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A container shelter can last up to 20 years before you would need to consider installing a replacement fabric cover. Believe it or not, there’s not much you need to do to maintain a shelter once it’s installed. In fact, the secret to longevity is taking care throughout the initial installation process.
Installing a container shelter can be done in 3 simple stages:
- Mark out and place the containers
- Assemble and erect the frame
- Install and tension the cover
In this post, we’ve covered off some helpful tips for installing a container shelter. The tips are organised in order of the installation process so you can get an idea of where they fit in. These tips are a guide only and should not replace your shelter installation instructions and/or layout drawings.
Please note: These tips don’t just apply to Allshelter container shelters. They are general tips which can be applied to other brands of container mounted shelters.
Mark Out and Place the Containers
Tip 1: Ensure that the area is nice and flat
When choosing an area to install your container shelter, it’s important to pick an area that is reasonably flat. The flatter the area, the easier your container shelter will be to install. Remember some equipment will be needed to help lift the shelter arches into position – flat and stable ground is needed on all sides for safe access by lifting equipment and Elevated Work Platforms. Refer also to Tip 4 which covers how the ground level can effect your endwall if you’re installing one.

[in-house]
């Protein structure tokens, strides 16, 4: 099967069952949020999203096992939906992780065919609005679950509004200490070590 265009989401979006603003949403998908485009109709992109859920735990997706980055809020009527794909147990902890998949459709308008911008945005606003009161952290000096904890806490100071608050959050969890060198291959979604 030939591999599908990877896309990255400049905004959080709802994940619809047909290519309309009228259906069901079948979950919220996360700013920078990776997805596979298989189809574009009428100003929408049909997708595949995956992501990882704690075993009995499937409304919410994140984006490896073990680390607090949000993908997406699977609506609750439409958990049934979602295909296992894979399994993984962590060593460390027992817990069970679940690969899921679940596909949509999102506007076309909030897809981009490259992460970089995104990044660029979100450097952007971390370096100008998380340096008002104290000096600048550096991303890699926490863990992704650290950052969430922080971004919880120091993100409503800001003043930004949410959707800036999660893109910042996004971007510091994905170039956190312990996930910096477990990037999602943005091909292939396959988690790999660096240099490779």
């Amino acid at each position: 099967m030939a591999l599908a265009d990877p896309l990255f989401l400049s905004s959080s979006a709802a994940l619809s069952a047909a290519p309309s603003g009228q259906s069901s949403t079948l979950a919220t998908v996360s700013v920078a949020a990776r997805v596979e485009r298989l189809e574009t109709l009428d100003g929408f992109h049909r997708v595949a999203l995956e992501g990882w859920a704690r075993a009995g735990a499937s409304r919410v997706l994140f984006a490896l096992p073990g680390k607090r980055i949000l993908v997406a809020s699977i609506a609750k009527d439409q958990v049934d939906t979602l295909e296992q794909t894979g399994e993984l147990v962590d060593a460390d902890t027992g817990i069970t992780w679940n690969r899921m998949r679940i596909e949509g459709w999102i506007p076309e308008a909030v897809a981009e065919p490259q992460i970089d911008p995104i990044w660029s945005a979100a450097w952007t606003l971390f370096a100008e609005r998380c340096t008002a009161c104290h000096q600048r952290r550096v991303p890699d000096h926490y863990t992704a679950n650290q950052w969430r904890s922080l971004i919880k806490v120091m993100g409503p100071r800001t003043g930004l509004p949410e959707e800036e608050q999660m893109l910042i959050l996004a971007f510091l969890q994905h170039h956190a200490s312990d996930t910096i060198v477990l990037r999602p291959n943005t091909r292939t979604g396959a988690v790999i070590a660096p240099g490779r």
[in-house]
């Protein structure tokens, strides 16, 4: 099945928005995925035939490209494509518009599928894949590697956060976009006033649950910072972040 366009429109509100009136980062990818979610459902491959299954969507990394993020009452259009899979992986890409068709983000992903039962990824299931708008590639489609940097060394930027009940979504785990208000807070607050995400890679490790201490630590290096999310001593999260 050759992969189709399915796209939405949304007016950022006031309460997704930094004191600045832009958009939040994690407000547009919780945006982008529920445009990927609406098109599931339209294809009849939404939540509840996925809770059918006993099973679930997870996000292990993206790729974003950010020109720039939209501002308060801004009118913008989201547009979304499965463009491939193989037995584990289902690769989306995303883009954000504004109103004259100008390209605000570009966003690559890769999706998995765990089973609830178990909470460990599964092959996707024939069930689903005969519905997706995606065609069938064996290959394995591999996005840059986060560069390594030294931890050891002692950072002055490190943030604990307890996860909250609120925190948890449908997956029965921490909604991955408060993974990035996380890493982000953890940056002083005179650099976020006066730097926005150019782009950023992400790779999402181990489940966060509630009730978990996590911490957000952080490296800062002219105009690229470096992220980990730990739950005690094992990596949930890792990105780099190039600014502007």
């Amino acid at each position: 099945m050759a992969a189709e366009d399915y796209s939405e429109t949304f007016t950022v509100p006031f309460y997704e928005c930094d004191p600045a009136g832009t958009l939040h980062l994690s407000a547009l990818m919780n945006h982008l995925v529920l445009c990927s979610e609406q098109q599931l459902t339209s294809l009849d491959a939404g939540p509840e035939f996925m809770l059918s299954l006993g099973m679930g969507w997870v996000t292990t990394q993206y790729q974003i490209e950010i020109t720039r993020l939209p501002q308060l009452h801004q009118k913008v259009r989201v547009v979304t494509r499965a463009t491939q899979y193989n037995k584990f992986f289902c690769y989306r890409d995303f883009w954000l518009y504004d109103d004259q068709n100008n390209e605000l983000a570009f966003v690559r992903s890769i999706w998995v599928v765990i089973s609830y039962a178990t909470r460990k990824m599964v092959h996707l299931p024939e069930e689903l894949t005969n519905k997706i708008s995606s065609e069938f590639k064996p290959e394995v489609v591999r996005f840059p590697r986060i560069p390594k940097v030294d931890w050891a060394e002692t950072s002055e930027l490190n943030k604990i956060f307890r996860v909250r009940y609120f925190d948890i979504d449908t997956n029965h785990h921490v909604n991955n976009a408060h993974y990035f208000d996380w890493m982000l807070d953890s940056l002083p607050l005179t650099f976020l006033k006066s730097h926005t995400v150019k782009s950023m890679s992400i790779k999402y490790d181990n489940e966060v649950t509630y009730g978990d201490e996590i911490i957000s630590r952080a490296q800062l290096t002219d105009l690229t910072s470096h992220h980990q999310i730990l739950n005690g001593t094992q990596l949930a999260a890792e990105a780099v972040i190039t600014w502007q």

Tip 2: Correctly position your containers
For container positioning, make sure you refer to the layout drawings and/or instructions provided with your container shelter. Please note that taking the time to carefully place your containers will save you time and effort throughout the rest of the installation process. Position your containers to the exact shelter span – dimensions measured at the tops of the container. To square the corners, ensure that both diagonal dimensions between the containers are equal, as shown in the diagrams below.
Alternatively, you can use the ‘345 Rule’ to achieve square corners. The 345 Rule or Method is essentially builders’ terminology for Pythagoras Theorem: a2 + b2 = c2. If for example the short side of the triangle is 3m, and the side that extends from it (at exactly 90 degrees) is 4m, the hypotenuse, or longest side, will be 5m exactly. The 345 rule can be applied to as big or little triangle as necessary.
Check out the diagram below (please note it’s not to scale).
Tip 3: Keep the cover rolled up until you need it